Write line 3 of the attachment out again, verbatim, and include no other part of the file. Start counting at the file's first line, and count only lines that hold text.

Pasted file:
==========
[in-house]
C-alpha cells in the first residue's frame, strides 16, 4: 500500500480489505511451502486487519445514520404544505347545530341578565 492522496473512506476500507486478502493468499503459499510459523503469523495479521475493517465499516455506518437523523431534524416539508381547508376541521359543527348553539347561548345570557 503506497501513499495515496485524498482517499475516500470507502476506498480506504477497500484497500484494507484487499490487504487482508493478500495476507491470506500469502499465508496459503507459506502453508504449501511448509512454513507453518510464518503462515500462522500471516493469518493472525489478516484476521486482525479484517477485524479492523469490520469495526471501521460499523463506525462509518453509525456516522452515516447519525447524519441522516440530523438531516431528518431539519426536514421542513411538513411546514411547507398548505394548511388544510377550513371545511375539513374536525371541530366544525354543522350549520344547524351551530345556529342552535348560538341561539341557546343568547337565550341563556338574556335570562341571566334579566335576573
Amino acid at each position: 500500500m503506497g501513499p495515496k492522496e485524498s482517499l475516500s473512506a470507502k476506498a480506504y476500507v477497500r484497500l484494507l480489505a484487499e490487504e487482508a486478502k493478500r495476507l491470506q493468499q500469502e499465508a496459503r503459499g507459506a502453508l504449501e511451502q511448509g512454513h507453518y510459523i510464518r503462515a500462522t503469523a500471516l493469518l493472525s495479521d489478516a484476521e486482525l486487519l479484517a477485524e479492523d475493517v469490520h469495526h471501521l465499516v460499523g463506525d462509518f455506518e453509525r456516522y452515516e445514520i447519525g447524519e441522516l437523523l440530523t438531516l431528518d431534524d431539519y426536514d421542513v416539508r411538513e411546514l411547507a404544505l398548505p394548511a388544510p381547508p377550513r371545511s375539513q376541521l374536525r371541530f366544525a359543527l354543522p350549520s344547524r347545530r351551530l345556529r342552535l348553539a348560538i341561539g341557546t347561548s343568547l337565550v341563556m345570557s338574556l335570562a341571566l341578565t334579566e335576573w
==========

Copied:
Amino acid at each position: 500500500m503506497g501513499p495515496k492522496e485524498s482517499l475516500s473512506a470507502k476506498a480506504y476500507v477497500r484497500l484494507l480489505a484487499e490487504e487482508a486478502k493478500r495476507l491470506q493468499q500469502e499465508a496459503r503459499g507459506a502453508l504449501e511451502q511448509g512454513h507453518y510459523i510464518r503462515a500462522t503469523a500471516l493469518l493472525s495479521d489478516a484476521e486482525l486487519l479484517a477485524e479492523d475493517v469490520h469495526h471501521l465499516v460499523g463506525d462509518f455506518e453509525r456516522y452515516e445514520i447519525g447524519e441522516l437523523l440530523t438531516l431528518d431534524d431539519y426536514d421542513v416539508r411538513e411546514l411547507a404544505l398548505p394548511a388544510p381547508p377550513r371545511s375539513q376541521l374536525r371541530f366544525a359543527l354543522p350549520s344547524r347545530r351551530l345556529r342552535l348553539a348560538i341561539g341557546t347561548s343568547l337565550v341563556m345570557s338574556l335570562a341571566l341578565t334579566e335576573w